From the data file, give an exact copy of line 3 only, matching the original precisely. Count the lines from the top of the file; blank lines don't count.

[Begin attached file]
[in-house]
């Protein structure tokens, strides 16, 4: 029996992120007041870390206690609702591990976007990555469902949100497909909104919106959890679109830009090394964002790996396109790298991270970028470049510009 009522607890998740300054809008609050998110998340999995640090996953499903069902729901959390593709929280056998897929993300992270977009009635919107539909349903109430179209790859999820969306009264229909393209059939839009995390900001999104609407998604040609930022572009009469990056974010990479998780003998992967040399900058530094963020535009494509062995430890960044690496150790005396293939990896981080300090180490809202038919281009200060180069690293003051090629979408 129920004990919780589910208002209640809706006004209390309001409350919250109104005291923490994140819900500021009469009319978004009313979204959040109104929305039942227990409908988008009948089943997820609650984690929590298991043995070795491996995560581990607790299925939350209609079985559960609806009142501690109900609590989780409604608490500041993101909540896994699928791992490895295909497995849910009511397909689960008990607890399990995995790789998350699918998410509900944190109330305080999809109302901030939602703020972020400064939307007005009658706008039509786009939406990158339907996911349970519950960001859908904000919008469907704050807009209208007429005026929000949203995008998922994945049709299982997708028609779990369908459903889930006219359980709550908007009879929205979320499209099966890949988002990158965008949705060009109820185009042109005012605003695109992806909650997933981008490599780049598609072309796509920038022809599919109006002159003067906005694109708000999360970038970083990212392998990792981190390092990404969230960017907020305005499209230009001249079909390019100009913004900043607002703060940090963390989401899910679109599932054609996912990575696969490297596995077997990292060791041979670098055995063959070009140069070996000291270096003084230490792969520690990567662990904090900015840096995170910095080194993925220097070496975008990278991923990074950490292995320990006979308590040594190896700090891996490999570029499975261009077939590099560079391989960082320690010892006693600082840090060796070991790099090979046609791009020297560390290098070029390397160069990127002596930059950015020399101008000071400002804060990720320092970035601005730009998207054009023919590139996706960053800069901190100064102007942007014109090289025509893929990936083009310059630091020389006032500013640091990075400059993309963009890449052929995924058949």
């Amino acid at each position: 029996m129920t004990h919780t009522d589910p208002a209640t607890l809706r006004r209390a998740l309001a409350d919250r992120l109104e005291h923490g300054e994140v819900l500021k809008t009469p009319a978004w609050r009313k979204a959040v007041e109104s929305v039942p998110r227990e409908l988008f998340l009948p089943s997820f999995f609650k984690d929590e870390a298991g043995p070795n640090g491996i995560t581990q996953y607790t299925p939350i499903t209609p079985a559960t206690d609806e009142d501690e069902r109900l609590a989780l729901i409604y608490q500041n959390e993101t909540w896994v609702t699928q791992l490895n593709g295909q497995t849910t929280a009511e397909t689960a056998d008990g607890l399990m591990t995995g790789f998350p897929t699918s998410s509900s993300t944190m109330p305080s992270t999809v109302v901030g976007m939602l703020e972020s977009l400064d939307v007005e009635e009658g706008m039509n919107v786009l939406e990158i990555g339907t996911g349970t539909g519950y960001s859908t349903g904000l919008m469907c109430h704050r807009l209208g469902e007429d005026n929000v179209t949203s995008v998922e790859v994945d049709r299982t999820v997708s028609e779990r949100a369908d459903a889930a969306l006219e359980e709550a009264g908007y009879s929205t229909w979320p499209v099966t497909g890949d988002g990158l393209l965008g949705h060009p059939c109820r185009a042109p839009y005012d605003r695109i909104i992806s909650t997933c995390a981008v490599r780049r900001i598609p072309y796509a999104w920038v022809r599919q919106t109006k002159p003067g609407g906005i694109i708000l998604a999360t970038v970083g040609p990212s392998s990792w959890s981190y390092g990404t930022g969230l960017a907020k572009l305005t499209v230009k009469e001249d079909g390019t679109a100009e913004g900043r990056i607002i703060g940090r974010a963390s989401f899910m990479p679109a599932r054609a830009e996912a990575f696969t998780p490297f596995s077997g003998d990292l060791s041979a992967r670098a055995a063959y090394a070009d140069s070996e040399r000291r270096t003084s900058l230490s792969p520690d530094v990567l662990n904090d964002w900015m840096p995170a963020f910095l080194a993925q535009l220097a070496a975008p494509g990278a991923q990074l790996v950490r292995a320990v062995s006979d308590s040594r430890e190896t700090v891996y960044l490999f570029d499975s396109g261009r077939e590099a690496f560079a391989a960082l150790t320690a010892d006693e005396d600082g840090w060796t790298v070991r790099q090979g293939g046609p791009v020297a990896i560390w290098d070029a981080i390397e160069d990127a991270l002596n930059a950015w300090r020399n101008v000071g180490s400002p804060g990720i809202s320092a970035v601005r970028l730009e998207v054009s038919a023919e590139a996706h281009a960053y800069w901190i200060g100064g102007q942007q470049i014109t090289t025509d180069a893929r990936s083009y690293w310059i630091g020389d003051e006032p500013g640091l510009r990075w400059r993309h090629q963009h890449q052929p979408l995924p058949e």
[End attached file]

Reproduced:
């Amino acid at each position: 029996m129920t004990h919780t009522d589910p208002a209640t607890l809706r006004r209390a998740l309001a409350d919250r992120l109104e005291h923490g300054e994140v819900l500021k809008t009469p009319a978004w609050r009313k979204a959040v007041e109104s929305v039942p998110r227990e409908l988008f998340l009948p089943s997820f999995f609650k984690d929590e870390a298991g043995p070795n640090g491996i995560t581990q996953y607790t299925p939350i499903t209609p079985a559960t206690d609806e009142d501690e069902r109900l609590a989780l729901i409604y608490q500041n959390e993101t909540w896994v609702t699928q791992l490895n593709g295909q497995t849910t929280a009511e397909t689960a056998d008990g607890l399990m591990t995995g790789f998350p897929t699918s998410s509900s993300t944190m109330p305080s992270t999809v109302v901030g976007m939602l703020e972020s977009l400064d939307v007005e009635e009658g706008m039509n919107v786009l939406e990158i990555g339907t996911g349970t539909g519950y960001s859908t349903g904000l919008m469907c109430h704050r807009l209208g469902e007429d005026n929000v179209t949203s995008v998922e790859v994945d049709r299982t999820v997708s028609e779990r949100a369908d459903a889930a969306l006219e359980e709550a009264g908007y009879s929205t229909w979320p499209v099966t497909g890949d988002g990158l393209l965008g949705h060009p059939c109820r185009a042109p839009y005012d605003r695109i909104i992806s909650t997933c995390a981008v490599r780049r900001i598609p072309y796509a999104w920038v022809r599919q919106t109006k002159p003067g609407g906005i694109i708000l998604a999360t970038v970083g040609p990212s392998s990792w959890s981190y390092g990404t930022g969230l960017a907020k572009l305005t499209v230009k009469e001249d079909g390019t679109a100009e913004g900043r990056i607002i703060g940090r974010a963390s989401f899910m990479p679109a599932r054609a830009e996912a990575f696969t998780p490297f596995s077997g003998d990292l060791s041979a992967r670098a055995a063959y090394a070009d140069s070996e040399r000291r270096t003084s900058l230490s792969p520690d530094v990567l662990n904090d964002w900015m840096p995170a963020f910095l080194a993925q535009l220097a070496a975008p494509g990278a991923q990074l790996v950490r292995a320990v062995s006979d308590s040594r430890e190896t700090v891996y960044l490999f570029d499975s396109g261009r077939e590099a690496f560079a391989a960082l150790t320690a010892d006693e005396d600082g840090w060796t790298v070991r790099q090979g293939g046609p791009v020297a990896i560390w290098d070029a981080i390397e160069d990127a991270l002596n930059a950015w300090r020399n101008v000071g180490s400002p804060g990720i809202s320092a970035v601005r970028l730009e998207v054009s038919a023919e590139a996706h281009a960053y800069w901190i200060g100064g102007q942007q470049i014109t090289t025509d180069a893929r990936s083009y690293w310059i630091g020389d003051e006032p500013g640091l510009r990075w400059r993309h090629q963009h890449q052929p979408l995924p058949e």